Parure: A French word used to describe a set , or suite, of jewelry consisting of a matching necklace, earrings, brooch , ring and bracelet.
Patina: A color change or oxidization on the surface of a metal resulting from age, and exposure to the atmosphere.
Pave Setting: A style of setting in which the stones are set as close together as possible to cover the entire field of the setting for a cobblestone (or “paved”) effect where the setting does not show.
Pendant: (Noun) An ornament suspended from a necklace, chain or cord.
Pendent: (Adjective) Something which is hanging, or suspended.
Pietra Dura: A mosaic crafted from stone and gemstones. Also know as Petra Dura.
Platinum: A rare, heavy silver/white metallic element that is usually alloyed with other metals for use in making fine pieces of jewelry. Because of its weight, color, shine and rarity it is a popular metal in jewelry. Especially popular in Edwardian jewelry.
Plique-a-Jour Enamel: Transparent enamel that is placed between thin strips of metal to form a design similar to stained glass.
Prong Set: Stones are held in place by metal claws or prongs.
Provenance: The origin and history of a piece, including its former owners.
Quatrefoil: A decorative motif having four lobes.
Relief: A design which is raised or standing out from the background.
Repousse: A raised design in metal. The technique involves the raising of a pattern by beating, punching or hammering from the reverse side. This is often called embossing.
Retro: Retro Jewelry was created roughly between 1935 and 1950. Multi-colored gold was often used, and pieces from this period were large in scale and often asymmetric. Popular motifs included ribbons, patriotic color schemes (sapphires, rubies and diamonds for red, white and blue), and military or weaponry-inspired design.
Rhodium: A white metallic element that is part of the platinum group. Because of its hard, reflective finish, it is often used as a plating for jewelry. Similar in look to both white gold and platinum.
Riviera/Riviere: A short style of necklace containing individually set stones of the same size or graduating in size. The stones are linked in a row without any other ornamentation.
Rondel/Rondelle: A thin metal ornament strung on a necklace between beads.
Rose-Cut: Rose cut diamonds enjoyed their greatest prominence in the 15th-18th centuries, long before modern diamond cutters had the machinery which enabled them to cut diamonds with multiple facets to capture maximum brilliance and light. Rose cuts appear almost crystal-like and typically have flat, versus pointed, bottoms, and large flat surface facets which create a charming, soft effect. Vintage rose cuts are in short supply as most were recut with extra facets over the centuries as brilliance and light became popular attributes. Rose cuts are enjoying a modern resurgence as collectors appreciate their hand-cut craftsmanship and old world feel.
Rose Gold: Gold of a pinkish color that has been alloyed with copper.
Sautoir: A French word used to describe a long necklace, often made of pearls or precious beads, typically suspending a tassel or other pendant . The tassel or pendant is often detachable.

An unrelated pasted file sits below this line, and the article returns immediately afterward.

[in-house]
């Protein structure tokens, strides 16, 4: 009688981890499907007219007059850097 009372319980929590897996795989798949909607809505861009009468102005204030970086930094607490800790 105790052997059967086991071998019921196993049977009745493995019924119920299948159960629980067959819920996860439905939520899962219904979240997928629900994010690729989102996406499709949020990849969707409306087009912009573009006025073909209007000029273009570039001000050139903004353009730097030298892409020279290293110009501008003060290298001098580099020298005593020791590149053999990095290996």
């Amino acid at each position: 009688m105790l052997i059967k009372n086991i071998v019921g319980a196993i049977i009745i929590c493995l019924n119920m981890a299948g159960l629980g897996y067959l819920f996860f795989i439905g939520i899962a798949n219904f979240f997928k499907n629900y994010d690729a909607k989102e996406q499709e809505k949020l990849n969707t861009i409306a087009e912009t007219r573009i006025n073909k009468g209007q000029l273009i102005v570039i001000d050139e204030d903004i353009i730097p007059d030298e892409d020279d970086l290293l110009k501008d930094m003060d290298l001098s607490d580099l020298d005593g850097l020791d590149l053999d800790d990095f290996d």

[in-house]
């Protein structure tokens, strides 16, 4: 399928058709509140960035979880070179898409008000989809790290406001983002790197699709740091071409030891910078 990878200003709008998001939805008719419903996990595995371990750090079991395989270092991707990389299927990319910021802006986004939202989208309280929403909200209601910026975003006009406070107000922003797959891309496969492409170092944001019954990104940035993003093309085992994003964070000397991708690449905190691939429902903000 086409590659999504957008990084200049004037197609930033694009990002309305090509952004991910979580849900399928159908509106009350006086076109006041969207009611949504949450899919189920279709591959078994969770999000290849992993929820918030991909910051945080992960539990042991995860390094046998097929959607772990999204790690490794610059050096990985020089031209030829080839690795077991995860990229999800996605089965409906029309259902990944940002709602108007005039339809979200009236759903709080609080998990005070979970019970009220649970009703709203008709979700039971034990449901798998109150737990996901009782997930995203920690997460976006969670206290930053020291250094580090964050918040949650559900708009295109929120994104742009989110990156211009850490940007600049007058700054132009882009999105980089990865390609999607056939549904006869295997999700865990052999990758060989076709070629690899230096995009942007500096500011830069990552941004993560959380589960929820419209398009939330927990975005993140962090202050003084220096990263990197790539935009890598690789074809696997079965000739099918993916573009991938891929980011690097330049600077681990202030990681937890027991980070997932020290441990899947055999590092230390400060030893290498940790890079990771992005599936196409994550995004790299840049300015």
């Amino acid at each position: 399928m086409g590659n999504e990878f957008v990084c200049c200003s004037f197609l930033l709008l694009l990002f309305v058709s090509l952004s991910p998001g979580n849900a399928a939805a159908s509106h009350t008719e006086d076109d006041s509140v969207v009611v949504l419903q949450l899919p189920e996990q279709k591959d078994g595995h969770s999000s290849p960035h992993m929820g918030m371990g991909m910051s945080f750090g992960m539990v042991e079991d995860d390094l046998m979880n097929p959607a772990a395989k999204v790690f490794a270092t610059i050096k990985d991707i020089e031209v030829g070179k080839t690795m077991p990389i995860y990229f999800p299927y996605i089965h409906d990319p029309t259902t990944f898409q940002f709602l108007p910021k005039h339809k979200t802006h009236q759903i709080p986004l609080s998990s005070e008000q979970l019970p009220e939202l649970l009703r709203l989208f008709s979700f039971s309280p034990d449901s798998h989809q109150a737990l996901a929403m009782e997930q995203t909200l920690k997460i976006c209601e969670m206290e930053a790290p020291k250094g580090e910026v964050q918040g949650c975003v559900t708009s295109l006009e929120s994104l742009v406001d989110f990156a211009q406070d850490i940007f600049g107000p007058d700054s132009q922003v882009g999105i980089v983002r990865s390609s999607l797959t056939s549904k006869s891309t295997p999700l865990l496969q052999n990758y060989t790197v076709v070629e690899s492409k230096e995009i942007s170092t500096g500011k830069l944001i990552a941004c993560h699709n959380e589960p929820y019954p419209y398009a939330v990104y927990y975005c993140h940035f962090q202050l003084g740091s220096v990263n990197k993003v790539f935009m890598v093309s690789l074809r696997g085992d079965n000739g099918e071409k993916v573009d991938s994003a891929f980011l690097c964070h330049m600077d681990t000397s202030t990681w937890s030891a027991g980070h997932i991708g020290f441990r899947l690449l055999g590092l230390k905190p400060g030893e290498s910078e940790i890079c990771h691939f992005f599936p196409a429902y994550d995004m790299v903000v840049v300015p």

Scarab: An Egyptian symbol of immortality which is usually carved or molded in stone, clay or glass.
Scarf Pin: Also known as a “stick pin” or “tie pin,” this is a decorative pin with a long pinstem and an ornamental top meant to be inserted into a scarf, cravat, or necktie.
Seed Pearl: A natural, cultured or artificial pearl weighing less than one quarter of a grain.
Shank: The circle of metal that attaches to the decorative part of a ring and encircles the finger.
Signed: Marked, engraved, stamped or impressed with the name, initials, logo, or trademark of the maker, designer or manufacturer.
Signet Ring: A ring with a central plaque on which one’s initials, a seal, or a crest is engraved.
Slide: A movable element of a long chain which adjusts its opening. Collections of slides were later strung together and made into bracelets.
Solder: Metal alloy used to fuse pieces of metal together with the use of heat.
Solitaire: The mounting of a single stone, usually in a ring.
Spacer: An element used to separate pearls or beads.
Suite: Several pieces of jewelry similarly designed to be worn together as in a Parure.
Synthetic: A man-made material with the same physical, chemical and optical properties as the natural.
Table: The uppermost plane surface of a cut gemstone.
Tiffany Setting: A classic setting made famous, and exclusively, by Tiffany & Co. that typically features a round solitaire diamond, set with four or six prongs, the simple verticals extending from a slight knife edge band with the intention of maximizing brilliance and light.
Torsade: A multi-strand twisted short necklace, usually beads or pearls.
Trefoil: A decorative element having three lobes.
Vermeil: Silver which has been gilded with gold plate.
Victorian: Refers to the period of the reign of Queen Victoria of England (1837-1901).
Volute: An element which is the shape of a spiral, or snail shell-shaped.
White Gold: An alloy of gold with nickel, zinc, palladium or platinum which produces a silver-white color to imitate the more rare platinum.
Wirework: Twisted wire decorations.
Yellow Gold: An alloy of gold with silver and copper which is the most common color of gold.
Ziggurat: A stepped triangle or pyramid shape motif. From the Babylonian ziggurat pyramid tombs and temples. A motif seen in Art Deco jewelry design.